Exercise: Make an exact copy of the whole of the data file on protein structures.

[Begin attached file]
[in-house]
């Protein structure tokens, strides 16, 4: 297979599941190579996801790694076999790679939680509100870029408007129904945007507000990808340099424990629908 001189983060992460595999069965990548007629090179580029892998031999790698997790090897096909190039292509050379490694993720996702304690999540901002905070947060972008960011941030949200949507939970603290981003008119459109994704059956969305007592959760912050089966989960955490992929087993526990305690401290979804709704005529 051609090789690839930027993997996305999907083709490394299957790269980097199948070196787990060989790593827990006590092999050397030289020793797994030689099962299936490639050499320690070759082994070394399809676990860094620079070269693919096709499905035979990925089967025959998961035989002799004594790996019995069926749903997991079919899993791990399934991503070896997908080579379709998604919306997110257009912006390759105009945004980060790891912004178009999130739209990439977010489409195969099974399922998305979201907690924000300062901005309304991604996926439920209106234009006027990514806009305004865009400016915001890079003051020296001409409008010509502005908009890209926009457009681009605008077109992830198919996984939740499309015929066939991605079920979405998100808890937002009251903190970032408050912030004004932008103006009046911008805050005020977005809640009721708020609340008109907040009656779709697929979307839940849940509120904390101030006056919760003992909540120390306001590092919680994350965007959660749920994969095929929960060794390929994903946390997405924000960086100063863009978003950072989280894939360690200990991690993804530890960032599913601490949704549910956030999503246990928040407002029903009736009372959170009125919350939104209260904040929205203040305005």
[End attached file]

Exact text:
[in-house]
């Protein structure tokens, strides 16, 4: 297979599941190579996801790694076999790679939680509100870029408007129904945007507000990808340099424990629908 001189983060992460595999069965990548007629090179580029892998031999790698997790090897096909190039292509050379490694993720996702304690999540901002905070947060972008960011941030949200949507939970603290981003008119459109994704059956969305007592959760912050089966989960955490992929087993526990305690401290979804709704005529 051609090789690839930027993997996305999907083709490394299957790269980097199948070196787990060989790593827990006590092999050397030289020793797994030689099962299936490639050499320690070759082994070394399809676990860094620079070269693919096709499905035979990925089967025959998961035989002799004594790996019995069926749903997991079919899993791990399934991503070896997908080579379709998604919306997110257009912006390759105009945004980060790891912004178009999130739209990439977010489409195969099974399922998305979201907690924000300062901005309304991604996926439920209106234009006027990514806009305004865009400016915001890079003051020296001409409008010509502005908009890209926009457009681009605008077109992830198919996984939740499309015929066939991605079920979405998100808890937002009251903190970032408050912030004004932008103006009046911008805050005020977005809640009721708020609340008109907040009656779709697929979307839940849940509120904390101030006056919760003992909540120390306001590092919680994350965007959660749920994969095929929960060794390929994903946390997405924000960086100063863009978003950072989280894939360690200990991690993804530890960032599913601490949704549910956030999503246990928040407002029903009736009372959170009125919350939104209260904040929205203040305005």